The Queen Elizabeth Diamond Jubilee Trust is an excellent charity, named of course in honour of The Queen, which has set itself two goals for 2017: “the empowerment of a new generation of young leaders” and “the prevention of avoidable blindness”. The Trust has raised over £50 million which is being put towards preventing avoidable blindness: training eye doctors around the world and providing medical support, equipment and education.
The charity’s Chief Executive Dr Astrid Bonfield, and Mrs Eleanor Fuller, their Director of Commonwealth Engagement, came to the House of Commons to give me an update about the work of the Trust.
During the meeting, Dr Bonfield and Mrs Fuller were able to update me on the Trust’s efforts in tackling avoidable blindness, and I was very impressed with the progress that they are making. In recent years, there has been a significant reduction in the number of people living in developing countries suffering from blindness thanks in no small part to the work of the Trust. Yet, there is still much more that can be done in this area, especially as many causes of blindness can be effectively treated, if diagnosed quickly.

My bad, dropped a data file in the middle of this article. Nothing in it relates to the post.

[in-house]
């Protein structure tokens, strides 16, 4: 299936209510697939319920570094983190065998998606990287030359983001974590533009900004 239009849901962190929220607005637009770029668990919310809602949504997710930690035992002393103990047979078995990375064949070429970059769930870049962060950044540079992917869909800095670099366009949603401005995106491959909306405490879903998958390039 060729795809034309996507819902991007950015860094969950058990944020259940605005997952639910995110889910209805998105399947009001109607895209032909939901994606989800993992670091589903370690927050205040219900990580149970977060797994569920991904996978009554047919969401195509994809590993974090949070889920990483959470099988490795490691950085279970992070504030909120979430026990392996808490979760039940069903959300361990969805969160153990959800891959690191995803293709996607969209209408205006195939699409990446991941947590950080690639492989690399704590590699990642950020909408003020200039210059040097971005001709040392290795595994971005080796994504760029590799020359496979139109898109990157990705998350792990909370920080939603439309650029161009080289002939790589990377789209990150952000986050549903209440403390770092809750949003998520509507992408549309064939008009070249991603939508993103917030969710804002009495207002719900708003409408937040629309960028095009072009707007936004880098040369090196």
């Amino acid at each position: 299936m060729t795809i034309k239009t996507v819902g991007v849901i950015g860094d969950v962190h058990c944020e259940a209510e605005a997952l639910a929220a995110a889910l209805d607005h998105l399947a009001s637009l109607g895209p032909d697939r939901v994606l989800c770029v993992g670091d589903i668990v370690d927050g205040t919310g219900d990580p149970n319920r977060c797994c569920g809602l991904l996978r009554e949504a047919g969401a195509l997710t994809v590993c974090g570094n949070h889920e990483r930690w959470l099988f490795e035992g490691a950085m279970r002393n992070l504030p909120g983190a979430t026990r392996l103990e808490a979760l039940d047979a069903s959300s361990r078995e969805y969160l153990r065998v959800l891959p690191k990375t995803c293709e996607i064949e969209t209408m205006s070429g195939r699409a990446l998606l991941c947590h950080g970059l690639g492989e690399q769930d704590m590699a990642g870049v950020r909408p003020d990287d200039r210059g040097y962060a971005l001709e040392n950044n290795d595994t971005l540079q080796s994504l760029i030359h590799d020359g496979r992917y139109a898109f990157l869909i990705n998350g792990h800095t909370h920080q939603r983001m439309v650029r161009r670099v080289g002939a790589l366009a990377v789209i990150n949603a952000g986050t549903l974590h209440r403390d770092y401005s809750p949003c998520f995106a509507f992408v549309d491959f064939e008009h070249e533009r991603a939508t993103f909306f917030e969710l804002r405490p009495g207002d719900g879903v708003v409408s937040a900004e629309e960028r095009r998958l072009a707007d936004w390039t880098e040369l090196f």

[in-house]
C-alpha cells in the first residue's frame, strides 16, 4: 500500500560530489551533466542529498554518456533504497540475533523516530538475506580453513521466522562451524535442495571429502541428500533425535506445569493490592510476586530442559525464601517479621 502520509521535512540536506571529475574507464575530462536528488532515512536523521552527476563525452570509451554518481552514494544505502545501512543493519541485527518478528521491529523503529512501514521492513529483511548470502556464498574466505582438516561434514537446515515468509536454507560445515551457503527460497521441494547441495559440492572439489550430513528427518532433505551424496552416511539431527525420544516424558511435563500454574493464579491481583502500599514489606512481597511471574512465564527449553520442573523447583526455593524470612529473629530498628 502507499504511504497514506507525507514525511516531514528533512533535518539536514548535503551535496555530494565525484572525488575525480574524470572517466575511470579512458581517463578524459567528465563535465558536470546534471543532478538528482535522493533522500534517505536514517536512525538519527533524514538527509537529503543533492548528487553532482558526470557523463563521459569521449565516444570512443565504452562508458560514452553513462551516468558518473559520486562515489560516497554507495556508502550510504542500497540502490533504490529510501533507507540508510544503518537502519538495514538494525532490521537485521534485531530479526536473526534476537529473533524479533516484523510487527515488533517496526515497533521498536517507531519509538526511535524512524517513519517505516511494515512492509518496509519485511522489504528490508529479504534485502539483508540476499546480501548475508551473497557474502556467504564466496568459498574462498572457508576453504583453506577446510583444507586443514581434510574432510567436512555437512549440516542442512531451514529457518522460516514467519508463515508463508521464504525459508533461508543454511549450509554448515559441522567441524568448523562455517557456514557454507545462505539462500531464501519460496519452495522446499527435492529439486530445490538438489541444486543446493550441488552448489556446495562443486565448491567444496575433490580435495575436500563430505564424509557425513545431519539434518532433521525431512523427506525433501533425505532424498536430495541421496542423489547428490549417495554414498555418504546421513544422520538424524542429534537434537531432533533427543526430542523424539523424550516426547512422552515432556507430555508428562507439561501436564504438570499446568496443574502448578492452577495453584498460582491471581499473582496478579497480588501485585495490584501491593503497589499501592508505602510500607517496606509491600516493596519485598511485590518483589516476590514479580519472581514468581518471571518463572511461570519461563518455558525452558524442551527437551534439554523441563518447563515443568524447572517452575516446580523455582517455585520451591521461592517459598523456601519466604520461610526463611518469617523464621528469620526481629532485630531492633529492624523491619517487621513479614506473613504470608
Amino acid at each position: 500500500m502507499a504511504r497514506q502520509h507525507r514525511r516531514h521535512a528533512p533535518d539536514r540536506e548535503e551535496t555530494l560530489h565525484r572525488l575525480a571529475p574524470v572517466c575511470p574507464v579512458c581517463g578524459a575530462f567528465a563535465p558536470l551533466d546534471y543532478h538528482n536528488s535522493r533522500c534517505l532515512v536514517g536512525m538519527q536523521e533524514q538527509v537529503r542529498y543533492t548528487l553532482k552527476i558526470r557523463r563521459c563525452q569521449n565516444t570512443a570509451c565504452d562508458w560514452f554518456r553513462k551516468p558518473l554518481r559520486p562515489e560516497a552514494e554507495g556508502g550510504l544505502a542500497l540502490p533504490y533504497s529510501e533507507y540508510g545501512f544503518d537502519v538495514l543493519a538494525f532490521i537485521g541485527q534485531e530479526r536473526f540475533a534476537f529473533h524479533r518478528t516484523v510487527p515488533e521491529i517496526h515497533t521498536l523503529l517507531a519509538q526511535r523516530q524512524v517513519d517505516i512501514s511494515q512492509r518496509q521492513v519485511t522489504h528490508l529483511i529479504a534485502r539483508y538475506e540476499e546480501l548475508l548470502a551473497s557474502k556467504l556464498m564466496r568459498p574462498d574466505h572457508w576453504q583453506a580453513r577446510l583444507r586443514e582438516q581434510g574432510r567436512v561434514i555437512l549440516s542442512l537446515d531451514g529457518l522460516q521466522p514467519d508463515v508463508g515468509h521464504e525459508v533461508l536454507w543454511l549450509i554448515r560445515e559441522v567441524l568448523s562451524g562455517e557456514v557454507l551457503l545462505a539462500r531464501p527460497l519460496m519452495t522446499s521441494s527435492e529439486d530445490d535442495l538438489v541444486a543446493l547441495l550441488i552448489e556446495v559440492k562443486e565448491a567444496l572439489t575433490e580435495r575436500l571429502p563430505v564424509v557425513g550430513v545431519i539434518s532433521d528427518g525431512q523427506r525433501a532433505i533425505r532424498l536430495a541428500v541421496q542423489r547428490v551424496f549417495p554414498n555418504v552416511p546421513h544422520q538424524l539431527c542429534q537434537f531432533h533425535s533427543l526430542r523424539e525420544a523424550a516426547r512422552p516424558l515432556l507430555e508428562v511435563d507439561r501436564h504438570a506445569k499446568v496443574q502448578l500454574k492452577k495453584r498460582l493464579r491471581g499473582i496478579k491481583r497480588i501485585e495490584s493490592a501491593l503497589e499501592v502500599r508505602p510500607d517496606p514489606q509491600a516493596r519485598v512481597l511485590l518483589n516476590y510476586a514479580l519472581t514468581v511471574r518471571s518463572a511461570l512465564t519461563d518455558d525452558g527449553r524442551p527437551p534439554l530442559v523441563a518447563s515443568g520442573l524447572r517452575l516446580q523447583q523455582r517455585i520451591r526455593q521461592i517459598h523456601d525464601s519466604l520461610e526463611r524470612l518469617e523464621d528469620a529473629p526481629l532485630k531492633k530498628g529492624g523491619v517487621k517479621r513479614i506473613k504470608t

I was delighted that The Trust also gave me a copy of their new book “Time To See”; a photographic anthology on their programme to tackle avoidable blindness.
I have been a long-standing supporter of the Trust; last year, I arranged for the Trust to hold a photographic exhibition for a week in Parliament so that MPs from around the country could see their good work. I hosted this exhibition in the week beginning 11th January last year and it was very well received. I also supported the Trust at the time of the Queen’s Diamond Jubilee in 2012.